North’s institutionalism

This article looks at how North applies neoclassical principles to his work about institutions as constraints, while at the same time arguing that people and organizations can change the constraints that within institutions. My notes here are about the points that interest me, they don’t reflect a full summary of the article.

Vandenberg, P. (2002) ‘North’s institutionalism and the prospect of combining theoretical approaches’, Cambridge Journal of Economics, vol. 26, no. 2, pp. 217-235 [Online]. DOI: 10.1093/cje/26.2.217

Outline

  1. Introduction
  2. Defining institutions, transaction costs, and property rights
  3. Neoclassical assumptions and their critique
    1. Neoclassical economics as non-institutional
    2. Rationality, cognitive constraints, and ideology
    3. Free riding, opportunism, and legitimacy
    4. The relative importance of relative prices
    5. Efficiency and evolution
  4. History versus historical
  5. A shifting emphasis
  6. Conclusion

Notes

Within economic theory, an institution governs the relationship between organizations, people and organizations, or between people. North’s definition is broader than most economists because he includes ‘inter- and intra-organisational issues of private transacting…. [and] the cultural, social, and cognitive processes which provide a norm structure and thus also guide human interaction’ (Vandenberg, 2002, p. 219).

Transaction costs

There are two similar terms:

Organizations apply utility maximization — that is, they try to get the greatest value for the least cost. According to North, they do this ‘within a framework of institutional cooperation to reduce transaction costs, and secure property’ (Vandenberg, 2002, p. 222). Transaction costs have two parts (specification and enforcement) and institutions (laws and norms) lower each part of the transaction costs:

Change, transaction costs, and efficiency

Change happens ‘[t]hrough periods of prosperity and stagnation, based on efficiency of institutions in lowering transaction costs and securing property rights’ (Vandenberg, 2002, p. 222).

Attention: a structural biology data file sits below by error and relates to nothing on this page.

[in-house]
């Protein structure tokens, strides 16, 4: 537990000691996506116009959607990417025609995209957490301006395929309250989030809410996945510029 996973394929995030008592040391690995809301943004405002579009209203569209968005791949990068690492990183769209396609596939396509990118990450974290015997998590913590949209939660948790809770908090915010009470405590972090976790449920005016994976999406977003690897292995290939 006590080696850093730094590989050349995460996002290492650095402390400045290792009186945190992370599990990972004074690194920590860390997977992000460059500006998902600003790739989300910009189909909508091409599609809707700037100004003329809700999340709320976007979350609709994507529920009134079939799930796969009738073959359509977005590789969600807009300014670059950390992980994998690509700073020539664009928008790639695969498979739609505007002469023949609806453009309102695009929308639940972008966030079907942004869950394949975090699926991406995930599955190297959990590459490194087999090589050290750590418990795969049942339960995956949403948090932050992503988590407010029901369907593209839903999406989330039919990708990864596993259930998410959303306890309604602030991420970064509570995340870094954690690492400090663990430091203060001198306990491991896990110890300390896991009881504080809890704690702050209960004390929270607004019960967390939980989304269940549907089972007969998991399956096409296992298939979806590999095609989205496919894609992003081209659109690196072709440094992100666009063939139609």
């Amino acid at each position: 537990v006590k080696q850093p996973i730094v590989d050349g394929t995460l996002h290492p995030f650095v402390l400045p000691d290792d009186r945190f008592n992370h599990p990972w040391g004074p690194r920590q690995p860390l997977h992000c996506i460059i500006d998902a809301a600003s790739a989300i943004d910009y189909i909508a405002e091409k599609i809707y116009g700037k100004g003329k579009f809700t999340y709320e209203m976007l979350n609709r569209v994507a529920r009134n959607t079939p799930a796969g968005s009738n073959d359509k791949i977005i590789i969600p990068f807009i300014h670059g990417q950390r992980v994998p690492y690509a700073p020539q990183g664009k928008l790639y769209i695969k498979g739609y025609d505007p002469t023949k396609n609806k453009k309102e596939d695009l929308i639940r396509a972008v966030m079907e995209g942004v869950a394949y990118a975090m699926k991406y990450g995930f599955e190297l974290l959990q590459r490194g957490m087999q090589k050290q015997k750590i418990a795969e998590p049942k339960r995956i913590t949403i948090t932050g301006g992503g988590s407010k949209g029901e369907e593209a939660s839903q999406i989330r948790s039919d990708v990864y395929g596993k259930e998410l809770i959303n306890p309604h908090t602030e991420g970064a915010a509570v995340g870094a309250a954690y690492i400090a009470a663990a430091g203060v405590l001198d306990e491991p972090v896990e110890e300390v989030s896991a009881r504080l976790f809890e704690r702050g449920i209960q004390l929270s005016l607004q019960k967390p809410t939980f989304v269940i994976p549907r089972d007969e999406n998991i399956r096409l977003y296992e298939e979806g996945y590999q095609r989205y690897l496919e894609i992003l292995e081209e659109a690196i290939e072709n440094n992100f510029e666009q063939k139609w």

Ideally, better and more efficient institutions would replace inefficient ones. This doesn’t always happen, though. For example, political leaders may establish laws (institutions) that make the markets less efficient by providing advantages to their supporters. In this example, the institutions are beneficial to the supporters and thus to the leader, but are economically less efficient.

Rationality and mental models

Organizations and people make rational decisions, but it is bounded rationality — rational decisions (purposeful decisions made by considering possible outcomes) is limited because we lack complete information.

But how much are decisions limited by incomplete information, and how much are they limited by habit and culture? A person’s conduct, including decisions about whether to follow rules, depends on their ideology or mental models. They give you a sense of what’s right, and so they help you economize how much information you need to make a decision. Mental models can be highly subjective; decisions made primarily on the basis of mental models are not necessarily rational.

Cheating

North’s sports analogy was that institutions are the rules of the game, and organizations are the players. One way organizations respond to institutions is to “cheat” in the game. This can be not participating in the efforts but taking part in the benefits, or engaging in fraud, or withholding information from other trading partners.

However, there are times when organizations would benefit from free-riding or other cheating, but they don’t do it. North thinks this is sometimes based on a moral code or altruism, which means not all actions by organizations are based on self-interest.

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